As for ‘best candidate’, there are two problems – first, most people don’t know who the best candidate is; they’re voting for party. Second, the GOP guy will without doubt vote the GOP line – have you really not noticed the near-100% discipline the GOP Senate has exhibited this year?

“…above all telling about those not competitive enough to get named as serious contenders.”

Null syntax, please correct.

27

JoB 01.19.10 at 2:29 pm

Barry doesn’t like me ;-)

At least one thing where I am like most friggin’ American voters.

28

Ceri B. 01.19.10 at 5:20 pm

Joshua Holmes@17: What I hear from people I know in MA is, overwhelmingly, simply discouragement. The Democratic leadership’s betrayal of its bases hit really deep. It’s not that anyone I know there has given up on wanting things like political accountability for financial crimes and exploits or decent health care that isn’t loaded with boobytraps and handouts for the people responsible for it being so bad now. It’s that there doesn’t seem to be a good way to translate that sort of wish into political power right now, just the long slog of primary challenges and all, and serious alternative building. Hegemony is hard, but at least some awareness from Gramsci and such provides a useful rebuttal to the stuff like “oh if you just cared enough to do anything it’d all get better”.

29

Barry 01.19.10 at 5:45 pm

JoB 01.19.10 at 2:29 pm

“Barry doesn’t like me ;-)”

Don’t care about you, but it’d be nice if you wrote in English :)

30

bianca steele 01.19.10 at 5:57 pm

One reason is that social conservative independents are more willing to vote for a male Republican who posed nude for the epitome of media outlets conservatives hate, and who used his daughter’s American Idol appearance for his political campaign, but sends that daughter to a school run by a religious order, than for a law and order female Democrat. And libertarian independents are more willing to vote for a male Republican who posed nude for the epitome of media outlets conservatives hate, and who used his daughter’s American Idol appearance for his political campaign, but sends that daughter to a school run by a religious order, than for a law and order female Democrat. And Coakley, a party outsider who is not an ideal candidate in every way, has run a poor campaign.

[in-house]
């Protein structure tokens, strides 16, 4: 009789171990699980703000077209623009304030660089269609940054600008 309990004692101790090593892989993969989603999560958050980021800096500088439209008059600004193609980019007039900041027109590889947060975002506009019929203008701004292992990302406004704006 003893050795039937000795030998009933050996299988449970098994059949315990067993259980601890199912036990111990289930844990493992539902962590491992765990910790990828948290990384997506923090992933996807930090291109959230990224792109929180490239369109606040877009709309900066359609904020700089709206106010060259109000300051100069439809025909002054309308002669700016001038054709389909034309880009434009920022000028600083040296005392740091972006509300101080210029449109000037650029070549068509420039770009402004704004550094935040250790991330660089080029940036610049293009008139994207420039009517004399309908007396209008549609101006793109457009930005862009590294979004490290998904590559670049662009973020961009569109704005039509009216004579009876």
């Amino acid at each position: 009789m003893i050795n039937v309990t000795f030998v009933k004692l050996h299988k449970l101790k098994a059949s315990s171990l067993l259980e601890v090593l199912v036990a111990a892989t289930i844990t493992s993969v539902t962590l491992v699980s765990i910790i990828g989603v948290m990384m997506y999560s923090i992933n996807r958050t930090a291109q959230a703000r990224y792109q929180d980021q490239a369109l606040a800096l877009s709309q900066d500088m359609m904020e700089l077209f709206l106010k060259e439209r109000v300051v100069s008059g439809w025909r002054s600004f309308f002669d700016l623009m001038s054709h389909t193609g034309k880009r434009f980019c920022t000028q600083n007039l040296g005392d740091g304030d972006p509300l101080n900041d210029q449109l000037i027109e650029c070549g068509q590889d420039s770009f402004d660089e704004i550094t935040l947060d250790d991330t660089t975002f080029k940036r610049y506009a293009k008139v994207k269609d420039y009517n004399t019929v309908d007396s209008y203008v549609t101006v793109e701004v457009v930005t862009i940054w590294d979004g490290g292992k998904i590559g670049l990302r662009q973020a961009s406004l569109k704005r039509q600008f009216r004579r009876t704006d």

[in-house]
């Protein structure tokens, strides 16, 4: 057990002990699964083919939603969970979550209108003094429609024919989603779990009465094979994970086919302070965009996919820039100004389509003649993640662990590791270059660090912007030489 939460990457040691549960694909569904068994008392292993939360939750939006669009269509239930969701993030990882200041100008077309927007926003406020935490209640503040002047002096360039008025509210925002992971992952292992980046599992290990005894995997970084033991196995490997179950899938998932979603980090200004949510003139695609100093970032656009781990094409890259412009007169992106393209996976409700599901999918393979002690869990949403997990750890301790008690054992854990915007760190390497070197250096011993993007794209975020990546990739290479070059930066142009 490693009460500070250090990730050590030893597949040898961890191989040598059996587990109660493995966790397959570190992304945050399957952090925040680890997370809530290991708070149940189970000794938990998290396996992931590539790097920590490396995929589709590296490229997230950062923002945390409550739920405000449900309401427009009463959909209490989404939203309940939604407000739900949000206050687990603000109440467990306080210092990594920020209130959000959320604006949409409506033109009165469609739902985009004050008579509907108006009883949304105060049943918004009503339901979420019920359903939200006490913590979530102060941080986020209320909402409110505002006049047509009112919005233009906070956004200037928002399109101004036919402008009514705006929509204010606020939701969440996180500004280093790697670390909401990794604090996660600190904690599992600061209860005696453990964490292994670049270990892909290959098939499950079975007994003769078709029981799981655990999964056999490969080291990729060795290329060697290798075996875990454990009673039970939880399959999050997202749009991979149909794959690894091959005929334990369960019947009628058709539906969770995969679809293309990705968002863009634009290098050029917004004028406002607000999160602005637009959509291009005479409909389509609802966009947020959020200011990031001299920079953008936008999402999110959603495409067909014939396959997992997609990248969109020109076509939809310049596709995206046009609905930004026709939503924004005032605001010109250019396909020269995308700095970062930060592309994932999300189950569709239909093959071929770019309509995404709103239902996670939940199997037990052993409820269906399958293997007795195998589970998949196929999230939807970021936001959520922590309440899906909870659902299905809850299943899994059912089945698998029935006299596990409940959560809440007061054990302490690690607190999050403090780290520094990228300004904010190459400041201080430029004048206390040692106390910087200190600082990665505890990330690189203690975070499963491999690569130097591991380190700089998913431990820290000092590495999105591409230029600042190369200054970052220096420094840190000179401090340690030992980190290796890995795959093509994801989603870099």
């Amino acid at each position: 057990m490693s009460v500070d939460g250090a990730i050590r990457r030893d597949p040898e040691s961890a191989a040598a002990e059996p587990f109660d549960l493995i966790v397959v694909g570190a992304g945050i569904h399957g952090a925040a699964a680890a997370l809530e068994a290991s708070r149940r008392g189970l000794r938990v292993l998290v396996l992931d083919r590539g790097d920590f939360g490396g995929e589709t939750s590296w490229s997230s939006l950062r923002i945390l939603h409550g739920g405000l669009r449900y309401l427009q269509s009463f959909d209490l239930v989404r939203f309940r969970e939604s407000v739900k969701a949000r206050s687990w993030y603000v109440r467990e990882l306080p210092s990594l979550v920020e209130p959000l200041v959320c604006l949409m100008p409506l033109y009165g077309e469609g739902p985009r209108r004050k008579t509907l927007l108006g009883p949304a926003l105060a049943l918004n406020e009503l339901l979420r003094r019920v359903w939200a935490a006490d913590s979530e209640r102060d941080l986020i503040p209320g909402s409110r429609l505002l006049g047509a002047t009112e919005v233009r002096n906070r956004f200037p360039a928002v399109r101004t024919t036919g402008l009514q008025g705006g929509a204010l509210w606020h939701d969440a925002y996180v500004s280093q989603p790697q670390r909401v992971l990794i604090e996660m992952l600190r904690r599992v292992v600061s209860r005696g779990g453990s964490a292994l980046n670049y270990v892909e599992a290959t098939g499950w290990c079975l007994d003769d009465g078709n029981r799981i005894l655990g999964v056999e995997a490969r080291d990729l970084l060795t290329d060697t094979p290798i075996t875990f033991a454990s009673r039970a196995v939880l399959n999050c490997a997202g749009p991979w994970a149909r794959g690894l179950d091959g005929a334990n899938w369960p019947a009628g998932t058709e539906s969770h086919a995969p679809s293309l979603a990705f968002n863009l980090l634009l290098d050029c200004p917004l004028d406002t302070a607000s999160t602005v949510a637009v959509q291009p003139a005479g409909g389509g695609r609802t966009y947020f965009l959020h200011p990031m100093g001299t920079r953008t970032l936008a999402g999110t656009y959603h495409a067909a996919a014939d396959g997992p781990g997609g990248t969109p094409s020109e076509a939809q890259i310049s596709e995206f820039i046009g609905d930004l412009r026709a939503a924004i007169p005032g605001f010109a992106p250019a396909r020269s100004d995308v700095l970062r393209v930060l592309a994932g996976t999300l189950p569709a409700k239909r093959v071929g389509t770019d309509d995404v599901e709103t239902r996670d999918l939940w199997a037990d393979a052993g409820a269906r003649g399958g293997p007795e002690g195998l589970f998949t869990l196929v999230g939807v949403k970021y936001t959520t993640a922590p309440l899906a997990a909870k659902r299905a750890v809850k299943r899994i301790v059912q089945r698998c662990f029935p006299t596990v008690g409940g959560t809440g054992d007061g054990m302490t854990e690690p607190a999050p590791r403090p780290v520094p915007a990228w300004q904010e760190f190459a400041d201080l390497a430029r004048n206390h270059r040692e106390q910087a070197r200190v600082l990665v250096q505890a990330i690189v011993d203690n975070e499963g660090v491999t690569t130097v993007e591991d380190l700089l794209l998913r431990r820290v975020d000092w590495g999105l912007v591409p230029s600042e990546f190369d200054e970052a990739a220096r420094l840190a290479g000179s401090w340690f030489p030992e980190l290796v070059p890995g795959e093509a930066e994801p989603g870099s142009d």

I don’t know what Ceri is talking about. Have surveys shown that registered Democrats are voting for Brown? Almost everyone I know calls themselves an independent.

31

bianca steele 01.19.10 at 7:06 pm

Though I may have forgotten the question. Was it about the electorate that propelled Mitt Romney to national prominence?

32

Ceri B. 01.19.10 at 7:34 pm

Bianca Steele, I didn’t say (and you didn’t ask :) ) but essentially everyone I know in MA is a Democrat, or at least tends to vote that way, and so the question for them is “Bother or not?” Not whether to vote for Brown – that’s not an issue for any of them – but whether the benefits of voting for Coakley are worth the obvious and foreseeable problems. The portion of the country given to moral monstrosity and therefore to supporting Republicans has a separate set of problems, which I’m not taking up at the moment.

33

Ceri B. 01.19.10 at 7:39 pm

Anyway, this is a tangent of sorts from the post, and what I really wanted to say, which is that I hope for progress because in my experience good change nearly always comes in surprising ways, but I sure don’t see much ground for it at the moment.

34

bianca steele 01.19.10 at 7:54 pm

If this works, please delete previous moderated comment…

Still don’t understand Ceri. They don’t want to vote for Coakley and would prefer the seat go to a Republican because she’s not progressive enough? Because she would like to crack down on Internet gambling?

These are registered Democrats? There’s really no reason to register with a party affiliation in this state unless you want help from your local pols or you want to make a statement.

I don’t want to sound condescending but maybe they’re confused by the media coverage. The morning after p1|| stuff is nonsense because when the Globe asked around, the only hospital that said it wouldn’t ever be constrained by religious conflicts was St. E’s.

35

bianca steele 01.19.10 at 7:55 pm

Moderation? One random guess is my limit. Maybe the filter agrees with Coakley.

36

scathew 01.20.10 at 4:19 pm

Market economics also won’t go away because it servers extremely powerful interests that have investment into seeing that they continue. These zombies aren’t revived simply out of ignorance, but because they serve the purposes of the rich and powerful.

In the Zombie analogy, the oligarchy (or corpratocracy) serves as the mad scientist that unleashes the zombies screaming, “And now I will rule the world!!!!”

37

derrida derider 01.21.10 at 2:14 am

I must say, John, that my overall impression of the book is the same feeling I used to get reading JK Galbraith years ago – a very convincing (and, like Galbraith, well written) analysis of what’s wrong but less convincing when it comes to how to set it right. True, you’ve got to knock down the old edifice before you can build the new one. But abandoning the rational self-interested individual would be more attractive if we had better ways to model observed human bahaviour that can be systematised and generalised in ways that create testable and policy-relevant predictions.